A Clockwork Orange | Critical Essay by William H. Pritchard

This literature criticism consists of approximately 4 pages of analysis & critique of A Clockwork Orange.
This section contains 1,035 words
(approx. 4 pages at 300 words per page)
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Critical Essay by William H. Pritchard

SOURCE: "The Novels of Anthony Burgess," in The Massachusetts Review, Vol. 7, No. 3, Summer, 1966, pp. 525-39.

Pritchard is an American critic and educator. In the following excerpt, he discusses the effect of Burgess's invented language, "nadsat," on the violent content of A Clockwork Orange.

A Clockwork Orange, The Wanting Seed, and Honey for the Bears are (at least the first and last) Burgess' most popular books and they ask to be considered together. All of them concern the individual and the modern state; all of them are felt to have a connection with the quality of life in the 1960's, but they approach life obliquely by creating fantasies or fables which appeal to us in odd and disturbing ways. As always with Burgess' work, and now to a splendidly bizarre degree, the creativity is a matter of style, of words combined in strange new shapes. Through the admiration these shapes raise, rather than through communication of specifiable political, philosophical or religious ideas about man or the state, is to be found the distinction of these novels; for this reason it is of limited use to invoke names like Huxley or Orwell as other novelists of imagined futurist societies.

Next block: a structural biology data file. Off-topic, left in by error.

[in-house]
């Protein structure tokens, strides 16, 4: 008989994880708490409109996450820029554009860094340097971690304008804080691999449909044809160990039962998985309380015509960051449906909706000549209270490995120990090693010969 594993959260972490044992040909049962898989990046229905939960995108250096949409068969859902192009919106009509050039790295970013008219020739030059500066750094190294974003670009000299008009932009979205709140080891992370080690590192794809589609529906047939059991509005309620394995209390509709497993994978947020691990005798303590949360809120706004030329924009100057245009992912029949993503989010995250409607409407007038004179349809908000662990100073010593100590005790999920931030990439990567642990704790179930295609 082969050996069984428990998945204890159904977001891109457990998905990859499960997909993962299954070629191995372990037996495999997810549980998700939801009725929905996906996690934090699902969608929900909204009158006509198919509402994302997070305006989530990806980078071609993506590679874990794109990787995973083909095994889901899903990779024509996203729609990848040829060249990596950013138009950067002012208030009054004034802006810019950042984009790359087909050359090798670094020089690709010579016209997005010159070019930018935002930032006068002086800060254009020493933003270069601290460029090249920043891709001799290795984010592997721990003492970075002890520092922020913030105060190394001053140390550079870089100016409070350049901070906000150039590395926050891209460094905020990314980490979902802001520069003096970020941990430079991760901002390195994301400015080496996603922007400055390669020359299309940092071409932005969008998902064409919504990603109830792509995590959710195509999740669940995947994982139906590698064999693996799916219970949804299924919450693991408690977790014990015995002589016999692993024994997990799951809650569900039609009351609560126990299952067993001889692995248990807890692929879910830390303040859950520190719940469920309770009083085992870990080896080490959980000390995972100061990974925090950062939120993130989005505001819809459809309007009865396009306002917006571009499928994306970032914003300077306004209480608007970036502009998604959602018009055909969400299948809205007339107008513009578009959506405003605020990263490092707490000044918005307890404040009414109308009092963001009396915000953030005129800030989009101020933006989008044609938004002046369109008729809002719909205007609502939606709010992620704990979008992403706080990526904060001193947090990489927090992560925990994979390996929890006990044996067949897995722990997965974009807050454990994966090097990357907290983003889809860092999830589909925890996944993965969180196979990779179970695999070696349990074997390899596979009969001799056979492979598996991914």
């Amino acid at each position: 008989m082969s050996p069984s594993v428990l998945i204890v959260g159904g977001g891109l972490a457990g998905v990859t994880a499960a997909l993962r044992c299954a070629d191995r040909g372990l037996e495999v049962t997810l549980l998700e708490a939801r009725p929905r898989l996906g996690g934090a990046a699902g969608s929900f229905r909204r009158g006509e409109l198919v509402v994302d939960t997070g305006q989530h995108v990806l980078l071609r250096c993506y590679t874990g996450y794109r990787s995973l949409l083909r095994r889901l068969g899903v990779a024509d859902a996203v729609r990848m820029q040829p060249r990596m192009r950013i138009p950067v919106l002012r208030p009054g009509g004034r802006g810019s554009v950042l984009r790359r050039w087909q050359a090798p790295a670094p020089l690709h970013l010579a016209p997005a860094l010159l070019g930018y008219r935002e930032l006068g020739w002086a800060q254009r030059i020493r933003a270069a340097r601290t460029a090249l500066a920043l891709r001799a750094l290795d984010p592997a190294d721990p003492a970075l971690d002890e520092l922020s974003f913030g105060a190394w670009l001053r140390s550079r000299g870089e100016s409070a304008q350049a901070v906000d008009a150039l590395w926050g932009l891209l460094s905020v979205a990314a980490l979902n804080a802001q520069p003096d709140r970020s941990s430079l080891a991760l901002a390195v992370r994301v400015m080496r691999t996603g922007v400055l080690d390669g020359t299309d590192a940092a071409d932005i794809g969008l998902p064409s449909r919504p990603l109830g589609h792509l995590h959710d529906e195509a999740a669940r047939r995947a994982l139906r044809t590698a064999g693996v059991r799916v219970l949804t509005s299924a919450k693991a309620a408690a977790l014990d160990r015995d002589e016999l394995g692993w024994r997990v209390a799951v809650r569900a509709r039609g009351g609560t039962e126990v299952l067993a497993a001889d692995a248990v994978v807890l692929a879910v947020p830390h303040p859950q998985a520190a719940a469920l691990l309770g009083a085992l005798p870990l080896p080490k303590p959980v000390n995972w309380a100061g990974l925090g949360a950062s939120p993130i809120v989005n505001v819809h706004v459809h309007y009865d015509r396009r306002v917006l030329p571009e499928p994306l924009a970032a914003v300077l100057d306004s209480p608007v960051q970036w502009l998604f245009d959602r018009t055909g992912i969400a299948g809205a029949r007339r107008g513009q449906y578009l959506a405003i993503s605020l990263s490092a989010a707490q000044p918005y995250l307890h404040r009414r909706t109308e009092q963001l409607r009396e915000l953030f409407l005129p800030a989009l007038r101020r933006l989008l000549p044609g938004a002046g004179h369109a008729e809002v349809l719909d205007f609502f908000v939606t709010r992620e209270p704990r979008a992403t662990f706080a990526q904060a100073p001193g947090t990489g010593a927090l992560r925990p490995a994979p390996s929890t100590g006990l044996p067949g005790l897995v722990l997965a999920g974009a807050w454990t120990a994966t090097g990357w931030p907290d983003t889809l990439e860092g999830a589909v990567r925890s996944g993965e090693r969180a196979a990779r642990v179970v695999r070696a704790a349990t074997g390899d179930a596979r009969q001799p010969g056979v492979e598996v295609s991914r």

Anthony Burgess on a Clockwork Orange:

I'm not particularly proud of A Clockwork Orange, because it has all the faults which I rail against in fiction. It's didactic. It tends to pornography. It's tricky. It's gimmicky. One may excuse any author for writing what he writes, because he's primarily earning a living, you see. He's turning out an artifact which will, he hopes, sell enough to pay the rent. It's Balzacian. It's almost, indeed, it's Shakespearean. Nothing wrong with it. But I do object very strongly to these theses that are written on the damn book. The book is not all that interesting or important.